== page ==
Isan Diaz Helps Power Marlins' Rebuild
Second baseman Isan Diaz, who turns 22 in May, already has been traded twice—a sign that he is an in-demand prospect.
But the first time he was dealt, from the Diamondbacks to the Brewers before the 2016 season, he was blindsided.
"I was in a movie theater, watching 'Collateral Beauty' with my family,” Diaz said. "I got a call from a number I didn’t recognize, and it was Milwaukee’s general manager (David Stearns)."
The second time Diaz was traded was this past Jan. 25. The Marlins sent outfielder Christian Yelich to the Brewers for four prospects, including three ranked among Milwaukee’s top 10: No. 1 Lewis Brinson, No. 5 Monte Harrison and No. 9 Diaz.
This time, a more mature Diaz was anticipating a trade. He was watching MLB Network on Dec. 7, when the Marlins traded Dee Gordon and remembered thinking: "I could be a part of (the Marlins)."
A little more than one month later, he was, and he now believes his future is becoming clearer.
Diaz, a native of Puerto Rico, moved with his family to Springfield, Mass., when he was 4. Rather than root for the local Red Sox, Diaz—a shortstop growing up—grew up a Yankees fan, idolizing Derek Jeter.
Now, of course, Jeter runs the Marlins as chief executive officer. "When you first meet him,” Diaz said, "you go, ‘Wow! That’s Derek Jeter!' "
The Marlins are excited about Diaz, too. They believe the lefthanded hitter has plus bat speed and the ability to consistently make hard contact. A 2014 supplemental second-round pick out of high school, Diaz turned down his college commitment to Vanderbilt in order to play pro ball.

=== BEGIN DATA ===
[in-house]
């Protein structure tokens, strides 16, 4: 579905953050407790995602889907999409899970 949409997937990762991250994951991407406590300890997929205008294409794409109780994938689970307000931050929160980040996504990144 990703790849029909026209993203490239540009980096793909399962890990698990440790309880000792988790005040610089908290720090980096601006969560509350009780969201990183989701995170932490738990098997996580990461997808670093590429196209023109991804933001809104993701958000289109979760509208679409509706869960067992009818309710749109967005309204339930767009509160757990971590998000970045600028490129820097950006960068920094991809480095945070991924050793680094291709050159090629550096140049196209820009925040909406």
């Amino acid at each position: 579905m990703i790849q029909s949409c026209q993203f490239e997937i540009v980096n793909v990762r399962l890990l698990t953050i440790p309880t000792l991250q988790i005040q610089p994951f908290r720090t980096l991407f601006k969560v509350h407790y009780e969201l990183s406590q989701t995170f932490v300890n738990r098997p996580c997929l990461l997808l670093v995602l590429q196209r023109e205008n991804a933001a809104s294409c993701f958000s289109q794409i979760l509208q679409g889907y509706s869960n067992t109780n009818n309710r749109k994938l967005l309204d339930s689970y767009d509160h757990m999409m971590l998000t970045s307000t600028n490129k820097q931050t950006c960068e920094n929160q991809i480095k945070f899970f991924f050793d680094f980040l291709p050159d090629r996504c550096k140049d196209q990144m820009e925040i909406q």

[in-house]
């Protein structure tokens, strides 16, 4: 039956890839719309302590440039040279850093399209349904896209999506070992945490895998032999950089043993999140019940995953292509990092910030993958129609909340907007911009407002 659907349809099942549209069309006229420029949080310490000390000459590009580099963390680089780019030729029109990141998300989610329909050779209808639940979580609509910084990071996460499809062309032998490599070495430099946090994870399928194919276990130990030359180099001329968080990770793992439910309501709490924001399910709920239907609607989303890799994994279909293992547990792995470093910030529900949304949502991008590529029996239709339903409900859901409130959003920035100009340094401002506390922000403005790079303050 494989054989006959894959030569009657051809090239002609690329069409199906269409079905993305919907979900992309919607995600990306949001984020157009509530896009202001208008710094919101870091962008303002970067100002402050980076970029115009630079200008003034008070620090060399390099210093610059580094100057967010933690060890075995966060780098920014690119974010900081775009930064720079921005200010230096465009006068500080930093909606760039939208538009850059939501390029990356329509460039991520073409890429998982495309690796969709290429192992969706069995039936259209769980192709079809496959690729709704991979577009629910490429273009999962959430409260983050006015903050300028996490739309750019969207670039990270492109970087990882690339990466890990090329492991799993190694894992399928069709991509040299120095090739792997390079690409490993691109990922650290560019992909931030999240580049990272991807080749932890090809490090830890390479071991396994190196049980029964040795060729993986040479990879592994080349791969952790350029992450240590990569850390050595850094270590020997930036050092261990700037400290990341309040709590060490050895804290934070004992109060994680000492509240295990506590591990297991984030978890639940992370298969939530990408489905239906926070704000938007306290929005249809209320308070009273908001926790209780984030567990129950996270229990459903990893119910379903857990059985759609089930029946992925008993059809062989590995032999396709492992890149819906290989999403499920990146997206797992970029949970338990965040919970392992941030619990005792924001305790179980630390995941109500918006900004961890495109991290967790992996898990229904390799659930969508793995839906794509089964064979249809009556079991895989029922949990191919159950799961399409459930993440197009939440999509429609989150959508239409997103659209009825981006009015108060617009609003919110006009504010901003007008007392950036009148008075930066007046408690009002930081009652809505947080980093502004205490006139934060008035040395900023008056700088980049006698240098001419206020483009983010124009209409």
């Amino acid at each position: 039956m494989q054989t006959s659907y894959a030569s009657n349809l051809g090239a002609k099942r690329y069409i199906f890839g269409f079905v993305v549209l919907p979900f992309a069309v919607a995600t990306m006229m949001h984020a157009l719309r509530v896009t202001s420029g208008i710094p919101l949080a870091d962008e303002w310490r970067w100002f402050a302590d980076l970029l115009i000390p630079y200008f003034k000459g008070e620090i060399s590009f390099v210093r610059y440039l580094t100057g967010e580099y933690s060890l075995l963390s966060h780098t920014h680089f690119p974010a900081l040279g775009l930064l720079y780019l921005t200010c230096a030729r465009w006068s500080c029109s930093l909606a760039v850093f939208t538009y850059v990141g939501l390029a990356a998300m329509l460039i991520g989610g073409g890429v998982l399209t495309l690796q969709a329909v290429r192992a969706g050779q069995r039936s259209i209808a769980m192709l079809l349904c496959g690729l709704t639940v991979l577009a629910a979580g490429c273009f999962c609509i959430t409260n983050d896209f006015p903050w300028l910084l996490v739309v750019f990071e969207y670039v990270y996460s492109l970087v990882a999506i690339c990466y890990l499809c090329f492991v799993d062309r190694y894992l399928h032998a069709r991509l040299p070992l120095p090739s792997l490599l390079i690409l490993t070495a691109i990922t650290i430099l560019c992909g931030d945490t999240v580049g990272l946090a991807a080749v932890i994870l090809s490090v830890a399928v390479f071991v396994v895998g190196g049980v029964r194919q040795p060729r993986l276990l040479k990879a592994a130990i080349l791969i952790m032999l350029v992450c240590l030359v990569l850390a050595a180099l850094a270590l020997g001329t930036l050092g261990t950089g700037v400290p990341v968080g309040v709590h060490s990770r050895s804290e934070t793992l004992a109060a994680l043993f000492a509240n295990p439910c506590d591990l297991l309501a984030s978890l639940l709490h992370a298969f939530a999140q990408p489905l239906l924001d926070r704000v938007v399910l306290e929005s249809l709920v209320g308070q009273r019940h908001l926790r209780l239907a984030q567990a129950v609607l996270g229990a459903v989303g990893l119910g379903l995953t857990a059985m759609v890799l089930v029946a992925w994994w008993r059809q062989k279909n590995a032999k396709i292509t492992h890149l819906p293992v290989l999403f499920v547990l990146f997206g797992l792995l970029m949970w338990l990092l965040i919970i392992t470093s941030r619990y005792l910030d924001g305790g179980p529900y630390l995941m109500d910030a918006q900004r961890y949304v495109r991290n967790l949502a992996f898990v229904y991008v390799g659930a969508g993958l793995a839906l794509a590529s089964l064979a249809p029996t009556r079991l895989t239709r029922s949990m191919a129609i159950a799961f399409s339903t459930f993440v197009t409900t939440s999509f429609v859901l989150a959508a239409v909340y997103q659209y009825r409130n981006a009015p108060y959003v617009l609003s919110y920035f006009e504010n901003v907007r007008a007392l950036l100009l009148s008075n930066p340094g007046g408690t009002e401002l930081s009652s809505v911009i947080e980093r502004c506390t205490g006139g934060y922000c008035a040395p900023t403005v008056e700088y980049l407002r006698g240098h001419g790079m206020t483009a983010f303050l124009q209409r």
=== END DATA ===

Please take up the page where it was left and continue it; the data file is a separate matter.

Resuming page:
He launched 13 home runs to win MVP honors in the 2015 Rookie-level Pioneer League, and he followed with 20 more at low Class A Wisconsin in 2016. Last season he hit .222/.334/.376 with 13 home runs in 110 games at high Class A Carolina in the Brewers' system.
Raw power is clearly Diaz's best tool, and he has gotten bigger by about 20 pounds over the past year-plus. The 5-foot-10 middle infielder is now up to 203 pounds, and his batting stance reminds some of Robinson Cano.
So when will Diaz be ready for Marlins Park?
"I can’t control when I get called up," Diaz said, “but I would like it to be as soon as possible—the faster the better."
No Moment Is Too Big For Sixto Sanchez
The Marlins' top prospect has the desired combination of elite stuff and fearlessness on the mound to profile as an impact major league starter.
>> Diaz and Harrison, both products of the Yelich trade, began the season at Double-A Jacksonville.
>> Low Class A Greensboro righthander Brady Puckett, a 15th-round pick out of Lipscomb last year, made some mechanical tweaks and was finding success with his new pitch, a two-seam fastball.